I love how fast this field moves, and grows. It is refreshing, and it keeps me on my toes, and it demands: if you’re not ready for change, you’re not ready for MEDICINE!
Three years ago, during a Family Medicine rotation, a young Zimbabwean girl came to us for removal of a stick-like thing in her arm. Initially I did not believe her that it was a contraceptive – I thought it was a traditional medicine! But she was so convincing that I Googled “subdermal contraceptives” and it turned out she was right.
Subdermal contraceptive devices were SO rare in South Africa that we had not even learned about them in classes. We had no idea how to remove said implant, and kind of improvised.
Three years later, I can put in these contraceptives with my eyes closed (but I wouldn’t, sharps are involved). Continue reading “Medicine: Keep Up!”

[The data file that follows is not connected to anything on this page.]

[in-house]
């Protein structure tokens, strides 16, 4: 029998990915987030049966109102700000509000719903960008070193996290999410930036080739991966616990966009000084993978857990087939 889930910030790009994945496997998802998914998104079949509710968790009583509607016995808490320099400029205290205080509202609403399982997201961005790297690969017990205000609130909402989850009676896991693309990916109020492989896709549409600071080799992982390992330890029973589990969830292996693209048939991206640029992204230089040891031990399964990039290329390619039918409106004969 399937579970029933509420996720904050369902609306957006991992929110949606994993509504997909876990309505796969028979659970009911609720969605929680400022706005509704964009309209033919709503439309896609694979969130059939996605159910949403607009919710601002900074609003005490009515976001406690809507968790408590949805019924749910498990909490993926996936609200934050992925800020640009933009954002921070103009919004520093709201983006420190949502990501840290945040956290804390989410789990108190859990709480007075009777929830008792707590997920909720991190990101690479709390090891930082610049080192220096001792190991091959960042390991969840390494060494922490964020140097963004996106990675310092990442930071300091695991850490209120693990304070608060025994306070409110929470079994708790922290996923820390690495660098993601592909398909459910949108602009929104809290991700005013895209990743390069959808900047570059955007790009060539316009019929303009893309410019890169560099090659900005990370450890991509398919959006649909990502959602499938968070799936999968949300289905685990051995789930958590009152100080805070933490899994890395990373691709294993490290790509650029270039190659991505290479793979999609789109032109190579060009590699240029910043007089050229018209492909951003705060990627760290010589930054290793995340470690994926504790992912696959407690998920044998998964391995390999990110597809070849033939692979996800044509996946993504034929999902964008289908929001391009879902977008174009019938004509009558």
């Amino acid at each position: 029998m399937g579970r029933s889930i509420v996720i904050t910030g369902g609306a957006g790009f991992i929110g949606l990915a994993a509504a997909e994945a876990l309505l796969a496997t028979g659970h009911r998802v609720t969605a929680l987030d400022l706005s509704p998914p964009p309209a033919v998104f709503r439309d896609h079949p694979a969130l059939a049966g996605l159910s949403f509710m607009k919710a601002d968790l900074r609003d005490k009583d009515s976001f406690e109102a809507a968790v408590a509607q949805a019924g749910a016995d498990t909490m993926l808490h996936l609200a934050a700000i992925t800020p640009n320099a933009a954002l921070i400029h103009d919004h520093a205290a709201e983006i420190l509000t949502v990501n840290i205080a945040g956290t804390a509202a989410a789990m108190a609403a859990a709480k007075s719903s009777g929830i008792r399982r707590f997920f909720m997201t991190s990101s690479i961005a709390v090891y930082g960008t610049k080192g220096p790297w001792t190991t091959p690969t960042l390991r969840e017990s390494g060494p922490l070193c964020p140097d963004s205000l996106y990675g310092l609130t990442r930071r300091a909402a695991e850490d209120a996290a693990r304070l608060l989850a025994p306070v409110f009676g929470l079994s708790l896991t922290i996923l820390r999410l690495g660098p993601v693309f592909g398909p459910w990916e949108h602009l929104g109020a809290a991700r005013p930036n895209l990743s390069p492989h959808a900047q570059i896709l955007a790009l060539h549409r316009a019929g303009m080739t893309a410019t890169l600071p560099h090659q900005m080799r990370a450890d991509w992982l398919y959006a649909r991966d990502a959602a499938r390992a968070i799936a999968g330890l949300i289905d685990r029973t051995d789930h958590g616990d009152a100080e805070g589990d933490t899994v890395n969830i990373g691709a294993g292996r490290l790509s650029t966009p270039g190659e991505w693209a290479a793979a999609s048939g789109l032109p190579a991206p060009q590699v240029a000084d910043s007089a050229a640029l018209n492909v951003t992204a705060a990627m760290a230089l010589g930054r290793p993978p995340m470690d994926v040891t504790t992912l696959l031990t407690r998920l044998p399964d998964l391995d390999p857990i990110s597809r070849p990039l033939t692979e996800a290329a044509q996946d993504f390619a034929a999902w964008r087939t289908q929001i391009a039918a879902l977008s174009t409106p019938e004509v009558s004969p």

The Patient Will See You Now: The Future of Medicine is in Your Hands by Eric Topol
What I thought this book would be about:
Doctors are too paternalistic, patients know better than doctors, FREEDOM TO THE PEOPLE YO, doctors are obsolete, welcome our overlords the computers who will heal you now.
What this book was about:
The inevitable changes in medical science that give us the choice: adapt or die. (Spoiler alert: adaptation is usually the preferable option.) Awesome technology! Awesome ethical discussions! Incredible advancements! Medicine is NOT stagnant! Awesome peer-reviewed research!
* * * Continue reading “The Ultimate Book at the Start of a New Era in my Medical Career [Review]”
The recent NPR-Truven Health Analytics Poll data illuminated some interesting data. In this poll, 3,000 Americans were interviewed about their concerns (or lack thereof) regarding their health records.
Surprisingly, by the responses it seems at first glance that American patients are not all that concerned about the confidentiality of their health records. As per the executive summary, “16 percent of respondents have privacy concerns regarding health records held by their health insurer. 14 percent have concerns about records held by their hospital, 11 percent with records held by their physician, and 10 percent with records held by their employer.” Continue reading “Does New Data on Patient Confidentiality Change Anything?”